I’d like it first to be known this column is produced under duress. Diane Casazza, publisher of this illustrious weekly wonder for two-point-five decades, virtually demanded this week’s Deleted Scenes pertain to the subject of Tyler Clementi, who, in case you didn’t know, was the Rutgers freshman who leapt to his death from the George Washington Bridge after discovering his roommate, Dharun Ravi, had posted a video online in which Clementi had a sexual encounter with another male student.
Not that I’m without opinion. Being a resident of the Garden State, a full-time Rutgers graduate student (albeit in Newark, not New Brunswick) and a self-righteous windbag, I have plenty to say on the subject. Printing my opinions, however, seems exploitative and shallow, and so I’d have you know as a reader that, given my druthers, I wouldn’t be doing it.
As for my opinions on the matter, they are manifold and driven by a range of emotions, from familiar outrage at the ignorant to sympathy for a young man who, so terrified/mortified at being outed in one of the cruelest, most insensitive manners possible, he thought it better to end his life than face the consequences set upon him. New Brunswick is an hour from the GWB. Imagine what must have been going through the young man’s mind on that trip. I don’t even know where to begin.
I know where to end, though, and it’s the same place I always end. It’s the same conclusion I’ve come to a thousand times for a thousand reasons, and that is this: People are assholes. Did Mr. Ravi, who was arrested along with friend Molly Wei on an invasion of privacy charge (for starters), know his roommate was going to kill himself over a sextape? No. How could he? Nobody kills themselves over sextapes these days. They get successful, multi-season reality shows on the E! network.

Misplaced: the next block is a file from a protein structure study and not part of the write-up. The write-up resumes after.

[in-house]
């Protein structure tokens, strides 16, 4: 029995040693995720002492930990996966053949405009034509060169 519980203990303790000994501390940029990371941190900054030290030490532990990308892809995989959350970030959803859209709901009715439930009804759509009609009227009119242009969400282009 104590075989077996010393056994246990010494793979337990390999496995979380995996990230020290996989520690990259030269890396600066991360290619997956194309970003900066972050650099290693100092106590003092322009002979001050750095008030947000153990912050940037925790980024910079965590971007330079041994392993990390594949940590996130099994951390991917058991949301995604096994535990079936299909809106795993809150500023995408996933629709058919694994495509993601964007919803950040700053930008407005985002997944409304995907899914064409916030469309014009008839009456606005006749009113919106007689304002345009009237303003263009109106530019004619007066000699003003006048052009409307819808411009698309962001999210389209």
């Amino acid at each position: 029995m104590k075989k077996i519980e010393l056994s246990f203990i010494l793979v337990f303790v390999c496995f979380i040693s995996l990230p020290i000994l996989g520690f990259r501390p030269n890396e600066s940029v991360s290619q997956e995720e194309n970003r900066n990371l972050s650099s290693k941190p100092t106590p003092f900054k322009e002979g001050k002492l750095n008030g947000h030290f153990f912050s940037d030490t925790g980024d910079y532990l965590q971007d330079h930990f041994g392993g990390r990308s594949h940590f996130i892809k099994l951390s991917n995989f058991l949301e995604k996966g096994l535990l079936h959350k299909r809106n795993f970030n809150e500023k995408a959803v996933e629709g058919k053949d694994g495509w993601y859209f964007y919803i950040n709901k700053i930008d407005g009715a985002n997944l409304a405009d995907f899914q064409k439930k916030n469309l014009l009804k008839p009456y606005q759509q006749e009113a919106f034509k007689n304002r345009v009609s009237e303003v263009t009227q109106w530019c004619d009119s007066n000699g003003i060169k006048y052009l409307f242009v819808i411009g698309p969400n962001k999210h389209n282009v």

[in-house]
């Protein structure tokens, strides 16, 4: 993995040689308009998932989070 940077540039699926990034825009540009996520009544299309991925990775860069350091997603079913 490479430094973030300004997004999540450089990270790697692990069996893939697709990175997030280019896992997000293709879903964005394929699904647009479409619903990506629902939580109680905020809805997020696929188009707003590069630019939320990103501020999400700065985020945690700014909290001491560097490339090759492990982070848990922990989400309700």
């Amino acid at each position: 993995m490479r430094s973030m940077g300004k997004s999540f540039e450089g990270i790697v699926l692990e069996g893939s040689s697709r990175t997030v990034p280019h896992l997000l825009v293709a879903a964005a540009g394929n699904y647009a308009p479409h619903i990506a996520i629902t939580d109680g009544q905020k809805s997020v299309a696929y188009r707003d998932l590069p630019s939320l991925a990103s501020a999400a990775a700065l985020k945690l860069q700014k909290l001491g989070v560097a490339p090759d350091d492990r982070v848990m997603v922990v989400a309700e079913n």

But you know what? Life gave Mr. Ravi a chance, a real chance, not to be an asshole. It might have been the only time in his life that either being or not being an asshole would have any consequence, and I can’t imagine there wasn’t at least a split second before he uploaded that video in which he thought to himself, “Gee, maybe this is kind of a dick move.” But he did it anyway, because he’s an asshole.
Who do you feel for in these situations? Well, if young Clementi’s sexual partner was someone with whom he was involved in an emotional relationship, and really, even if he wasn’t, I feel for him. More, though, I feel for the mothers. And not just Clementi’s mother, Mr. Ravi’s and even Miss Wei’s mothers as well. The moms who brought up their children, sent them off to college and watched as they began lives separate from the homes in which they were raised, proud and maybe a little sad. Mrs. Ravi didn’t know her son was an asshole, and she shouldn’t have ever had to find out.
And Mrs. Clementi? I’ve known several hateful women in my life, but I can’t think of a single one who’d rather have a dead son than a gay one.
Maybe that’s the one thing about this whole story—because that’s what it is, as far as the news is concerned—that really doesn’t make sense to me. I know life’s dire when you’re young, but come on, man. Sue the bastard! You’re in a school with over 50,000 students, surely one of them has the ACLU’s phone number. And if Clementi wanted to reach out to a gay community for support, what better place to go than New York? Shit, put six of those tough-ass Chelsea boys on the case and it’d have been settled in time to get home and watch Rupaul on Bravo.
The point is it didn’t have to end the way it did for Clementi, and if there’s a lesson (which no one will learn), it’s that hate takes many forms—not all of them obvious—and that at their base, people are assholes. Next time you’re looking for an accurate example of the depth of human sensitivity and kindness, remember Mr. Ravi’s cluelessness and cruelty, because if you think there’s any substantive difference between him and most everyone else walking around, you’re kidding yourself.
There. Now I’ve written about it,